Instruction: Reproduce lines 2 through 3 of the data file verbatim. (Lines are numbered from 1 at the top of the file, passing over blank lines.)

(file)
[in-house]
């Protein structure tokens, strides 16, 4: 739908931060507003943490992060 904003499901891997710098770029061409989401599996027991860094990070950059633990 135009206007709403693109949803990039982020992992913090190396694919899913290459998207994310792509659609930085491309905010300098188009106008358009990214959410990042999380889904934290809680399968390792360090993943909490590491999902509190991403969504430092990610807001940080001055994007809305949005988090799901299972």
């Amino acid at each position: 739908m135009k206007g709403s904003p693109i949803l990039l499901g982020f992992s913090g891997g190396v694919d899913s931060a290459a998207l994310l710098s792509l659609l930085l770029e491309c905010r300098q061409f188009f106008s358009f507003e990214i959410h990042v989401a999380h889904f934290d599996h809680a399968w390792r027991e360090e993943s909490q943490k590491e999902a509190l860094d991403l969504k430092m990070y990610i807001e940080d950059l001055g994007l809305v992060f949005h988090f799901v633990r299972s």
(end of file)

């Protein structure tokens, strides 16, 4: 739908931060507003943490992060 904003499901891997710098770029061409989401599996027991860094990070950059633990 135009206007709403693109949803990039982020992992913090190396694919899913290459998207994310792509659609930085491309905010300098188009106008358009990214959410990042999380889904934290809680399968390792360090993943909490590491999902509190991403969504430092990610807001940080001055994007809305949005988090799901299972």
């Amino acid at each position: 739908m135009k206007g709403s904003p693109i949803l990039l499901g982020f992992s913090g891997g190396v694919d899913s931060a290459a998207l994310l710098s792509l659609l930085l770029e491309c905010r300098q061409f188009f106008s358009f507003e990214i959410h990042v989401a999380h889904f934290d599996h809680a399968w390792r027991e360090e993943s909490q943490k590491e999902a509190l860094d991403l969504k430092m990070y990610i807001e940080d950059l001055g994007l809305v992060f949005h988090f799901v633990r299972s």